For as long as I can remember, I’ve loved to run. That’s true of most kids — tag, hide and go seek and capture the flag all involve running at least moderate distances, and unless you were the nerd who preferred books to actual fun, you loved to run, too. But this love was formalized in 6th grade, when I joined the cross country team. It’s not that I liked running better than, say, soccer, but I was terrible at soccer. And baseball. And football. And, oh good lord, basketball. Running was the only ‘sport’ that didn’t involve me catching something, or kicking something, or doing anything coordinated with other people. All I had to do was run. So I joined the team, and happily played the supporting cast role of “kid who is small and usually comes in last, but makes everyone laugh so is an important part of the team.” Plus, I was (and am) diabetic, so doing any sort of sport, even poorly, gets people to say things like, “Wow, isn’t that inspiring?” and “He’s overcome so much!” Fast forward many, many years, and I still love to run. I do it all the time, too. I’m a lucky duck, because Tel Aviv is one of the most wonderfully run-able cities: it’s flat, it’s on the sea, it’s full of parks and the weather is always sunny and warm. What more could a runner ask for? As of a year ago, I began taking seriously the notion that I could run farther than my usual jaunt of 10 kilometers. So I began training my way up. 11k… 15k… 18k… Until last March, when I ran 21k in the Tel Aviv Half Marathon. The picture above is me with the Kahns, a family full of tough ass runners with great legs, after we finished our respective races (I think Yoni, far right, did the 12k rollerblade race). In October of last year, I signed up to run the Tel Aviv Nike Night Run. It’s more of a party than a race, as the entire 10k course through the city is lined with assorted light shows and DJs in addition to the usual mix of folks cheering on the runners and those who are angry that traffic is blocked. About 30,000 people run each year, and you spend nearly as much energy and focus on your own running as you do dodging people. But I’ve always been competitive, and so even in a race this big, I’m gunning for a good time. I ran the 2012 race and passed the current head of my NGO at the finish line — though he’d started the race 15 minutes before me. I finished in the top 700 out of about 15,000 male runners.
So in 2013, I was pumped to do even better. Sadly, this would not be the case. My first mistake was that I forgot to signup. In mid-October, I logged on to the race website to realize I’d missed the deadline by at least two weeks. I contemplated forfeiting the race shirt and possible glory and simply jumping on the course just after the starting line, but vowed that I wouldn’t be one of those dudes. Everyone hates those dudes. So I took to social media and asked around if anyone was selling their registration. Lo and behold, someone was. His name was Eitan and he was happy to sell me his identity to run the race. He even offered to pick up the ‘race kit’ for me. I told him I wanted a small shirt. When we met the next day, he handed me the Nike bag with my new race tag and shirt. What a good listener! He picked up a small! Oh, no, this is a child’s girl small. “Yeah, I thought it looked kind of weird,” he said. Way to go, Eitan. I swapped shirts on my own the next day, and I was all set. The day of the race, I was plagued by a stomach ache that I chalked up to nerves. That was a dumb mistake. Tal was working late, so she planned to meet me at the finish line. An hour before start time, I biked to Rabin Square, where over 30,000 runners in bright pink shirts were doing every assortment of pre-race ritual: sprints, stretches, gulping water, dancing to the DJs technobeats, incessant peeing and the like. I felt good, and the nerves subsided.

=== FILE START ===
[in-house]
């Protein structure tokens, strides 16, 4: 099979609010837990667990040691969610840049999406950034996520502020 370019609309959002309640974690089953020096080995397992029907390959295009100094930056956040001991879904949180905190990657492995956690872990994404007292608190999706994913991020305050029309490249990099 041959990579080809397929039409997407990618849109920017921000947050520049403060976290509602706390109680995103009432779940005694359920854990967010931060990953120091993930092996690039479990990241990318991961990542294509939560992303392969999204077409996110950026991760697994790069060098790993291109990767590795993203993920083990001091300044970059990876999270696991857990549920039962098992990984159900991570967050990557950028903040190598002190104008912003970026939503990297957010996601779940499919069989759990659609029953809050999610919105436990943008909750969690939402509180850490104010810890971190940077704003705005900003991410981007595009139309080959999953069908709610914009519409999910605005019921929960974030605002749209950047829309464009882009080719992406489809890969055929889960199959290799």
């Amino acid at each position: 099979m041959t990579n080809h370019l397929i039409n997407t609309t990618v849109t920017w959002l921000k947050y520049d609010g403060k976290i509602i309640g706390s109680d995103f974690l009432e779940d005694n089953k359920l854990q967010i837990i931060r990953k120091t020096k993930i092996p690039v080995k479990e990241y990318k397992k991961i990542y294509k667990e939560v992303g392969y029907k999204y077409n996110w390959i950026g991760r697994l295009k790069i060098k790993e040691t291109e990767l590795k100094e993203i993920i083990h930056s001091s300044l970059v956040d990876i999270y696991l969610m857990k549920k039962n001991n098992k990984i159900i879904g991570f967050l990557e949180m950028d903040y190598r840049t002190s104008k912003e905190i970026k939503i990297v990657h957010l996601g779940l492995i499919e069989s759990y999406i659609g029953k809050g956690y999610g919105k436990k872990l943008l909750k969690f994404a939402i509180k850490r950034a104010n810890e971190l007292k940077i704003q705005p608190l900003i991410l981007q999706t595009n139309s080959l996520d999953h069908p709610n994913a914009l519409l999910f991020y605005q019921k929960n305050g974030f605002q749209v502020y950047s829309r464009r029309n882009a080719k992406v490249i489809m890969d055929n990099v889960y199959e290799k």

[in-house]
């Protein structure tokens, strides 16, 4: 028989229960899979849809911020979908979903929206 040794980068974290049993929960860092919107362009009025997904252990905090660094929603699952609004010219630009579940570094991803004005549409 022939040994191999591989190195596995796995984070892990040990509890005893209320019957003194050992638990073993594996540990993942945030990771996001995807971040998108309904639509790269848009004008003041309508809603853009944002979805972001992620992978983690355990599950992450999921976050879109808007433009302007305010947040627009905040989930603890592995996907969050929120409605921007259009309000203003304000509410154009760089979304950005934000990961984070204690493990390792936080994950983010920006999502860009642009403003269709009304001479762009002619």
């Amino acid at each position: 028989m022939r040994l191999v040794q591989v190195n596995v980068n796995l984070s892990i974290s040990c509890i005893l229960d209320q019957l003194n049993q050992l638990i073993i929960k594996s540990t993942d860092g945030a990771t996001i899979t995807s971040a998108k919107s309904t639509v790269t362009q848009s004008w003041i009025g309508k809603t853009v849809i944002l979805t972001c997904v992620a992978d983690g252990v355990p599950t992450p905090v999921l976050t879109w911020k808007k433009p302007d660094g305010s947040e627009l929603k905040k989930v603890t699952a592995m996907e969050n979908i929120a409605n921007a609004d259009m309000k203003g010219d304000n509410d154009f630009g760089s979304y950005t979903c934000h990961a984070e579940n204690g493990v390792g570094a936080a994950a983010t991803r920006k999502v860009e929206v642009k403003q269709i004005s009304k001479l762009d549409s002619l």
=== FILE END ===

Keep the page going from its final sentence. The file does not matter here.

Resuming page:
In the top heat, I neared the finish line. First a rep from Nike spoke. Then some celebrity spoke. Then the mayor spoke. Then Jesus spoke. Then the whistle blew and I was caught up in a human mass stampede for about a half kilometer. If I’d stopped running right there, I would’ve simply been lifted off the ground by several hundred bodies and carried along until things thinned out down the road. Strategy for next year. I quickly found the ’40-minute marker man,’ or the guy running with a balloon who was the official time designator. Five minutes behind him, you’d fine the 45-minute guy, the 50-minute guy and so on. The two-hour guy just walks, and the three-hour guy is an adorable baby. “Only stay with 40-minute guy until it starts to hurt,” I told myself. Because, you see, a 40-minute 10k (6.1 miles) is really fast. And yet, I felt fine. Better yet, I felt good. At the 5k mark, I checked my watch: 19:42. That was the fastest 5k I’d ever run. Including in high school. My first mile was 5:50 — tied with my best mile ever.
Then it all went to shit. By 6k, I’d recaptured a maintainable speed, but by 7k I started to feel shaky. I couldn’t put my finger on it — I was tired, sure, but it was something else. My head was pounding. I passed 8k and something felt wrong. 9k and I could see the finish line. 9.5k and I started to get dizzy. 9.7k I couldn’t see straight. 9.8k I had to walk; my vision was a carousel spinning, the earth moving towards the sky and the sky coming up from below. And at 9.87k, I…